How do I take classes?

It’s easy!  Army ROTC courses are listed in the University of Colorado Boulder Course Catalog under Military Science (MILR). If you are attending one of our partnership or affiliate schools you must refer to their course catalog. Then just register for the classes you want when you select your other courses for a semester.  There is no military obligation to take the MILR 1000 and MILR 2000 level courses.  However, the MILR 3000 and MILR 4000 level classes are for eligible students only and incur an obligation to the military.

Do I have an obligation to the military?

If you take only the first two years of the ROTC program (Basic Course), there is no military obligation, unless you are a 3- or 4-year scholarship cadet.  In order to progress to the last two years of the program (Advanced Course), you must contract with the United States Army.

What if I’m a college senior going on to graduate school or a graduate student now?

Students in this category must be able to complete the Advanced Course. This requires 4 consecutive semesters in full-time student status and participating in the two-year program. If a student has no prior military training, then they are required to attend the Leadership Training Course (LTC) the summer prior to their first fall semester.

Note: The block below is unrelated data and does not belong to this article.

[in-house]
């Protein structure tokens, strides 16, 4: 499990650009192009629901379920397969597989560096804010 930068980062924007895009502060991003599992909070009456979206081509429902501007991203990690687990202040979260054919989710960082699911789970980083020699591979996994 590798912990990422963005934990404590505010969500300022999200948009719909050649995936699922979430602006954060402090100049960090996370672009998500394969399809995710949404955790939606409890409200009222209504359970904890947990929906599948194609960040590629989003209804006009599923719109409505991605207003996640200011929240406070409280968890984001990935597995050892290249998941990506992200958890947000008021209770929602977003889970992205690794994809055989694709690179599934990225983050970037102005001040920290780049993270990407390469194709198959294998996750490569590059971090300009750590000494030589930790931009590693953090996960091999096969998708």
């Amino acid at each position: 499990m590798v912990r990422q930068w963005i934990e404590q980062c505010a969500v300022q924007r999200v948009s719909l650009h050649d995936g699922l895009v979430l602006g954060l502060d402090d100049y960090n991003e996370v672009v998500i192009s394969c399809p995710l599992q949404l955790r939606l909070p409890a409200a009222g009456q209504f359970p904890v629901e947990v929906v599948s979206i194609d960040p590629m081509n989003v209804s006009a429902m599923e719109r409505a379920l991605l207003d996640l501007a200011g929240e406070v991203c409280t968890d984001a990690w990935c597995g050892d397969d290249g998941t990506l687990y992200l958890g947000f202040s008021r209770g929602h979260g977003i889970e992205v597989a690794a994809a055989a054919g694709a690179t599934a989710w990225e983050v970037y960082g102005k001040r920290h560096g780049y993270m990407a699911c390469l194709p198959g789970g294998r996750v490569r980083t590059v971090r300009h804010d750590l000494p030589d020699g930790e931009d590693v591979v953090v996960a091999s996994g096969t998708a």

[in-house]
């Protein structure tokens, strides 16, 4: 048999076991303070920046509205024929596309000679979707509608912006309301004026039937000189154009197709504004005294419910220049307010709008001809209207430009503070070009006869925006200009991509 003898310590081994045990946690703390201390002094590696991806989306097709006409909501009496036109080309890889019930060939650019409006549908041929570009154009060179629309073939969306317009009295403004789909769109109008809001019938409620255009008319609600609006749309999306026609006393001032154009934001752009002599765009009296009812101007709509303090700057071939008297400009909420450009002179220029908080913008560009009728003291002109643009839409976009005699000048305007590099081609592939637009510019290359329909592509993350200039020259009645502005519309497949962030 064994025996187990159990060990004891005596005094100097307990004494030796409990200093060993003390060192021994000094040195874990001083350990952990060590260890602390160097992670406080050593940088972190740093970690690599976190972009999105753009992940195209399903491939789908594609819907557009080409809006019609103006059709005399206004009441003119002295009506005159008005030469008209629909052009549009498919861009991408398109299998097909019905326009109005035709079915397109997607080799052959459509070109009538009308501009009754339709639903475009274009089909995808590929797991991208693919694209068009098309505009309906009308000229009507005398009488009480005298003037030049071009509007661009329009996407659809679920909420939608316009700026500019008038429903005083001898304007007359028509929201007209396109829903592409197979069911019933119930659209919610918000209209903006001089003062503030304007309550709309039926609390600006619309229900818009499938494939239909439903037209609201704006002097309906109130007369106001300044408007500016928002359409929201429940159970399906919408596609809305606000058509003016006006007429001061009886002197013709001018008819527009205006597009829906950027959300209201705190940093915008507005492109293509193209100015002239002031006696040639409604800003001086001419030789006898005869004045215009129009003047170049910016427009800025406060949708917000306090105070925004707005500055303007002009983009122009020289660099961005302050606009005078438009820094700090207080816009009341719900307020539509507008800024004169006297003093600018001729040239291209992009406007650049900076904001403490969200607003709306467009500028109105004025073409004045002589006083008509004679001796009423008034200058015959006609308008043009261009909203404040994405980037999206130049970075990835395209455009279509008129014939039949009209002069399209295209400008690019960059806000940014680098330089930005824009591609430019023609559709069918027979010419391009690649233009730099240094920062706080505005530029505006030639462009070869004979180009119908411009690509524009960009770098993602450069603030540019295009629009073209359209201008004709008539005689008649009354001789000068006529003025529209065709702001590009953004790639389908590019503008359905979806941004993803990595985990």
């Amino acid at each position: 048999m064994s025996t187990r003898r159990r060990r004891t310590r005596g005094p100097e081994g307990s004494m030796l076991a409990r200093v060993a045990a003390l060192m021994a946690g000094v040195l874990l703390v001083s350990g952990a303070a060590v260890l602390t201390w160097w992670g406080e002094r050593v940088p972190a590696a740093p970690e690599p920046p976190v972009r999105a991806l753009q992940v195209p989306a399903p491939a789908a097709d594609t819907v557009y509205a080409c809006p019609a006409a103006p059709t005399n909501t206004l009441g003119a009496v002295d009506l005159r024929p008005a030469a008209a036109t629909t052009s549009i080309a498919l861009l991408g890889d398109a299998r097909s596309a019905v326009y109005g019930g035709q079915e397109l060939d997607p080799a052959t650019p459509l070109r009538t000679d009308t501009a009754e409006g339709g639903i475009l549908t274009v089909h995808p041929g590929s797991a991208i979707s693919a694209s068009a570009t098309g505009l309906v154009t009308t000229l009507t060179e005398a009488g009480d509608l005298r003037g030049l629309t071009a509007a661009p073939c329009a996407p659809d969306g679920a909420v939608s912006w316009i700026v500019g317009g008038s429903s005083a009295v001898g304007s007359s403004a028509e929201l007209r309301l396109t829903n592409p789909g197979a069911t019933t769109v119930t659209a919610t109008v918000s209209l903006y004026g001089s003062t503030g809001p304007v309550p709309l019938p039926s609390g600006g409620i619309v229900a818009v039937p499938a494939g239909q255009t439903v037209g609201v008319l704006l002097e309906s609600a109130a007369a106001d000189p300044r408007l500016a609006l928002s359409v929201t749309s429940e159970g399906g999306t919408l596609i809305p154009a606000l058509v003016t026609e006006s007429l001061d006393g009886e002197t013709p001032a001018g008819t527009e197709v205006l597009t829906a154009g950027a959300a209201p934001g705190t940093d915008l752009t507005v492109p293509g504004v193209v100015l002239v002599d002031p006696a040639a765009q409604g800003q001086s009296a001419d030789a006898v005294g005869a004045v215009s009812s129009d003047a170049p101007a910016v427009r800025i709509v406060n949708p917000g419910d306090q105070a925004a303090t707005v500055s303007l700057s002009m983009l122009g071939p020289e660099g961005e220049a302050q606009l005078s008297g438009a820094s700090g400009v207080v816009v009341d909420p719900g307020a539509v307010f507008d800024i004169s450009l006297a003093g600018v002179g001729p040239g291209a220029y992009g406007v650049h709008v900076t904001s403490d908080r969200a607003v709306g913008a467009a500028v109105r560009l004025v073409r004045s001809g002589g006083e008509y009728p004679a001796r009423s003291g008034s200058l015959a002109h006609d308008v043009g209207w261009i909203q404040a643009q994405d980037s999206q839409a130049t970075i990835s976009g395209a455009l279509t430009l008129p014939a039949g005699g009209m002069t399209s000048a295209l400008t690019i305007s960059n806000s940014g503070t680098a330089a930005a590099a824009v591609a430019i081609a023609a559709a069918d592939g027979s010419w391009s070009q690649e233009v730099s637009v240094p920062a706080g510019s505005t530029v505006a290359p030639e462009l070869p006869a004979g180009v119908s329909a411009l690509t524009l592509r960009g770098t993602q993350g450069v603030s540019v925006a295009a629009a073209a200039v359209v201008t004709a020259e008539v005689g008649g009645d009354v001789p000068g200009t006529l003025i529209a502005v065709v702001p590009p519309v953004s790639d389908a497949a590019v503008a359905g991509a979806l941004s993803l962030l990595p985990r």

How much money can I make?

Second Lieutenants on Active duty earn approximately $38,000 per year, including housing allowance and other compensation. Soldiers earn 30 days annual paid vacation while on Active duty and have full medical/dental coverage. Part-time opportunities exist in the U.S. Army Reserve and Army National Guard, where officers are paid for one weekend of drill per month and two weeks of Annual Training.   

What kinds of jobs are available?

Full- and part-time opportunities exist in sixteen basic and specialized career fields, such as: Engineering, Aviation, Nursing, Military Police, Logistics, and Computer Electronics.

What skills will I learn?

Participants in the ROTC program develop critical skills in management, leadership, and analytical decision-making that are valuable to any civilian or military career. Students gain confidence, self-discipline, and technical experience. New lieutenants will enter the workforce as a leader and supervise as many as 45 people, while being accountable for hundreds of thousands of dollars worth of assets. Civilian employers want your leadership experience and technical knowledge. If you decide to leave the military, many opportunities await you.

Who do I talk to?

Come and visit the program. Talk to cadets and cadre (staff) to see if the program is right for you. Come and talk to the Enrollment Officer who will help you learn how ROTC can help you meet your goals.